Senate candidate Hillary Rodham Clinton is "cold-blooded and hotheaded" and a "shrill and scheming person" who is trying to "lie her way into high office," New York's Republican Party chairman says.
In a fund-raising letter, a copy of which was obtained Thursday by The Associated Press, William Powers excoriates Clinton as "abrasive and annoying, brash and bitter, calculating and scheming, distant and deceitful, polarizing and power hungry."
A spokesman for Powers, a major supporter of Rep. Rick Lazio's Senate campaign against the first lady, said the party chairman reads every fund-raising letter he sends out and is "adamant about what's gone into every one."
"He believes what's in them," Powers aide Dan Allen said.
Clinton campaign spokesman Howard Wolfson, saying "these kind of personal attacks have no place in politics," called on Lazio to disavow the letter.
There appeared little chance of that.
"The letter is Chairman Powers' letter and it reflects his opinions," Lazio campaign spokesman Dan McLagan said. "He's more than capable of expressing his opinions himself and is welcome to do so."
The letter provided further evidence of just how negative the Senate campaign in New York has become in the less than eight weeks since Lazio entered the race in the wake of Mayor Rudolph Giuliani's withdrawal in the face of prostate cancer and marital problems. Clinton and her supporters have already launched more than a half-dozen television ads attacking Lazio.
In fact, McLagan said Thursday that instead of complaining about the Powers letter, "Mrs. Clinton should focus on cleaning up her own house. ... This is typical of her and her campaign, to lash out at others in order to hide their own negative attacks."
Nonetheless, the Powers' letter appeared to ratchet up the rhetoric.
"In her ruthless quest for pwer, she claims to be a 'New Democrat,' but she's a fraud, a phony and a pretender," Powers' letter says.
Warning that the first lady is "a hard-core, hard-line, hard-nosed ultraliberal who uses people and hates Republicans," Powers says Clinton must be stopped "because if she becomes Senator Hillary Rodham Clinton, it's only a matter of time before she attempts to become President Hillary Rodham Clinton. Our nation couldn't survive that."
The letter, directed at "caring, commonsense conservatives from across America," says Clinton is "a deeply flawed politician."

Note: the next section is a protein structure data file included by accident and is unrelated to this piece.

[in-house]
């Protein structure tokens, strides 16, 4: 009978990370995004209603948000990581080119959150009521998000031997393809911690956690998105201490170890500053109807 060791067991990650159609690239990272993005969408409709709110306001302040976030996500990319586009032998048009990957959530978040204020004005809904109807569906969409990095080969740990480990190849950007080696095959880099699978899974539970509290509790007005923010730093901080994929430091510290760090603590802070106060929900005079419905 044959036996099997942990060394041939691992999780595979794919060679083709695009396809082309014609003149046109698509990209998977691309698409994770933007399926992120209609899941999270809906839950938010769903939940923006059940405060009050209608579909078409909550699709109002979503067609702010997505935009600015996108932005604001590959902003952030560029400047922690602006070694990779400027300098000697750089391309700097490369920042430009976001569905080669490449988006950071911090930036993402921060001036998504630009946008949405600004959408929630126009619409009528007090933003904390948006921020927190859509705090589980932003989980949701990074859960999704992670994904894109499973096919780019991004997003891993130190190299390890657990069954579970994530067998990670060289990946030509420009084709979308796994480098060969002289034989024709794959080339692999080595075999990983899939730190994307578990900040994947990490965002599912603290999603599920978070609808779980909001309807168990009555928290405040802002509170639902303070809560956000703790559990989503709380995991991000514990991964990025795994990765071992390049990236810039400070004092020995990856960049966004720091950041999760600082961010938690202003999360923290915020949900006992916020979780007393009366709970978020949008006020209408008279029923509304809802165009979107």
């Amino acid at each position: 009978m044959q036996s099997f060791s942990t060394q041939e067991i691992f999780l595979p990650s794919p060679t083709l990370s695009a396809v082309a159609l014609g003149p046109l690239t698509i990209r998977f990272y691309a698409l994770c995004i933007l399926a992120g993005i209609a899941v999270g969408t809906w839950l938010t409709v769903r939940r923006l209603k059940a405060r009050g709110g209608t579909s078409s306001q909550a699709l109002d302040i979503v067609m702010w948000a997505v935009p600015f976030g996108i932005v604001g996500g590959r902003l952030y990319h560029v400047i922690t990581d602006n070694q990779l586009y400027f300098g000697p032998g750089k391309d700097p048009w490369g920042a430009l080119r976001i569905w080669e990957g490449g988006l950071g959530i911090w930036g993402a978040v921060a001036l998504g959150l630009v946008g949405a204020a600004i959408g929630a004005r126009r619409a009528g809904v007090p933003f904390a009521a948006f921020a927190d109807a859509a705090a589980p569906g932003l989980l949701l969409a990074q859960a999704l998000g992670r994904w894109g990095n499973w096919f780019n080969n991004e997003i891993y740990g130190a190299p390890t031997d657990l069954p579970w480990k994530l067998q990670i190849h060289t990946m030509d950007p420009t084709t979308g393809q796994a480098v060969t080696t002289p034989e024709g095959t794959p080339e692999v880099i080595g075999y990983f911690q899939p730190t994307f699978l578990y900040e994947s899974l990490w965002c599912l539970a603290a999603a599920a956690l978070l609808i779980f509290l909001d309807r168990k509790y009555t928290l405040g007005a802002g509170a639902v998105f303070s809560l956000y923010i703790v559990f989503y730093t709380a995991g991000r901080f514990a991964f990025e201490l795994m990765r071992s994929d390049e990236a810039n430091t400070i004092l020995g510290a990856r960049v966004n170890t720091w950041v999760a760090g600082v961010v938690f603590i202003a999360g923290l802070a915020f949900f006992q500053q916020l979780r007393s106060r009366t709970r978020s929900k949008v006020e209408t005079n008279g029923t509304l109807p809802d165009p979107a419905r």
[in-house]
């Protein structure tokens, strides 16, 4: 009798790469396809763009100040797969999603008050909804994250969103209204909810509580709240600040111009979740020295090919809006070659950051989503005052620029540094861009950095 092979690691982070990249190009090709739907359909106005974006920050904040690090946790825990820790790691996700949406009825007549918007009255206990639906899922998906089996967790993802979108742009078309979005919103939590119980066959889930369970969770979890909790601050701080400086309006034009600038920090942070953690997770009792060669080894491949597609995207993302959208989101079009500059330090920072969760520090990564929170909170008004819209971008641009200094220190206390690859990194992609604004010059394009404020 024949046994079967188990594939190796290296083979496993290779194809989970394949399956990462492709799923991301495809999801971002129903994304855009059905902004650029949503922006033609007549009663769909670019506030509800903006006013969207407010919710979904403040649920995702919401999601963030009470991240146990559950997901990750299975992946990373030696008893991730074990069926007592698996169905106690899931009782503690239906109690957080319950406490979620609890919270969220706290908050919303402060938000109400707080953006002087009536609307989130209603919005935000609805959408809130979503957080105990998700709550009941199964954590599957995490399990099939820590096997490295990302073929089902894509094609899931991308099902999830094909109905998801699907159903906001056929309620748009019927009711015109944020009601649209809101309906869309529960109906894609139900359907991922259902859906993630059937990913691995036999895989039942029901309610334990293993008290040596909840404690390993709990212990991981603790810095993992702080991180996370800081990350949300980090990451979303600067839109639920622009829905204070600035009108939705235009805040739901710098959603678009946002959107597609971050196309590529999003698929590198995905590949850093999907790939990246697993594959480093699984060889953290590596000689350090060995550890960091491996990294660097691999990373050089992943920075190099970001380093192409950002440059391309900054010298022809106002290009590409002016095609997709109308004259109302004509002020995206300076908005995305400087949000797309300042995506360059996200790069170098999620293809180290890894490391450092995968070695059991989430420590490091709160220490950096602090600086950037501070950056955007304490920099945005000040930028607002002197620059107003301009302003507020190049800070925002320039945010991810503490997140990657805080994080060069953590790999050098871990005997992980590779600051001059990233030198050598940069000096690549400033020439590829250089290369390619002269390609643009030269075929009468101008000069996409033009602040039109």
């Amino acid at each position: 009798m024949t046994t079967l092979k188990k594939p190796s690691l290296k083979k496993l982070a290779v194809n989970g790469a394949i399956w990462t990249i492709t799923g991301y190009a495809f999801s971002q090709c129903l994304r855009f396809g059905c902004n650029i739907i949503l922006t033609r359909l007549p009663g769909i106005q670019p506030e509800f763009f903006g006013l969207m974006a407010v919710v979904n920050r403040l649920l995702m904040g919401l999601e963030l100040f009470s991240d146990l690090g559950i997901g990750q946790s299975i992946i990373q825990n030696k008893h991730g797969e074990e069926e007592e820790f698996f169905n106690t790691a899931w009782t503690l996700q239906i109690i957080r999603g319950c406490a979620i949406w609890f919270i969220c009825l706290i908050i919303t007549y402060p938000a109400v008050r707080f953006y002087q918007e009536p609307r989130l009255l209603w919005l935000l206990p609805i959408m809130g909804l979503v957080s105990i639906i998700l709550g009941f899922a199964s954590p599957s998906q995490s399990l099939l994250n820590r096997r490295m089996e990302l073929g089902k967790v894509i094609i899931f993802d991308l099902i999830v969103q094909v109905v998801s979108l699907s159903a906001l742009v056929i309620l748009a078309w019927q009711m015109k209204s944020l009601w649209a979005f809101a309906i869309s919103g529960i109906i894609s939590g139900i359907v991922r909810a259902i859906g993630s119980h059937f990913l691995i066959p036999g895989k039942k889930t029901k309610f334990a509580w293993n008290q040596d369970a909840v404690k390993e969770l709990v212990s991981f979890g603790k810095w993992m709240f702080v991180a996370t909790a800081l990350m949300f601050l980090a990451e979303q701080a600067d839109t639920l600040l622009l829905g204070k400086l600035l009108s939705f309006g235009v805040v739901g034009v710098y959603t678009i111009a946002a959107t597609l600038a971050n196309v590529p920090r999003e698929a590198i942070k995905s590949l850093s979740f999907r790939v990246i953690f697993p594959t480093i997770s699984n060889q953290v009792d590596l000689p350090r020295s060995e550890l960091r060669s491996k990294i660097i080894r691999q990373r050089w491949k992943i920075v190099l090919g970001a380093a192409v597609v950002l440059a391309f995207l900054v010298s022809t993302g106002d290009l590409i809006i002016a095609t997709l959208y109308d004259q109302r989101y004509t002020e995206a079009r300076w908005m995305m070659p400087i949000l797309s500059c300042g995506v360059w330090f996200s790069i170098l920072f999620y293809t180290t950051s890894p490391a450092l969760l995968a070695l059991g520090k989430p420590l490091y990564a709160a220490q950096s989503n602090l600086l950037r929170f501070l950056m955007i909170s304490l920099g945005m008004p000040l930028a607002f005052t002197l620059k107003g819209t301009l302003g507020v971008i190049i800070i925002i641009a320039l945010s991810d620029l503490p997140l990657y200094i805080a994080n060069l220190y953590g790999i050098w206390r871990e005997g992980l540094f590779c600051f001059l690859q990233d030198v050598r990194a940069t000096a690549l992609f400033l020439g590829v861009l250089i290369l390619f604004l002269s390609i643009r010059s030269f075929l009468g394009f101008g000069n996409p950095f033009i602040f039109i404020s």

Just last week, Lazio found himself answering questions about his own fund-raising letter that said, "If you're like most Republicans, you believe that Hillary Clinton and her husband have embarrassed our country and disgraced their powerful posts."
Lazio initially said he hadn't read the letter that went out over his signature and hadn't actually written it himself. He later took responsibility for the letter, but insisted that because he wasn't using such language in his stump speeches or in television ads, it really didn't violate his pledge to keep his campaign positive.
"Last week, Rick Lazio refused to accept responsibility for his own negative fund-raising letter," Wolfson said. "Today, he should stop offering excuses and disown this latest attack."
Meanwhile, the Brennan Center for Justice at New York University's School of Law, filed a complaint on behalf of the state's Green Party with the Federal Election Commission over a Conservative Party TV ad that ran in early June boosting Lazio. The complaint claimed the ad, which featured snapshots of Lazio and his family, violated federal election laws and the use of "soft money" for "issue advocacy" advertisements.
"It is impossible to find the issue advocated in the ad, other than Congressman Lazio's fondness for Long Island's beaches and his status as a lifetime New Yorker," a statement from the Brennan Center said.
Conservative Party Chairman Michael Long has said the TV ad is a legitimate use of soft money because it is aimed at building up the party and does not directly advocate voting for Lazio.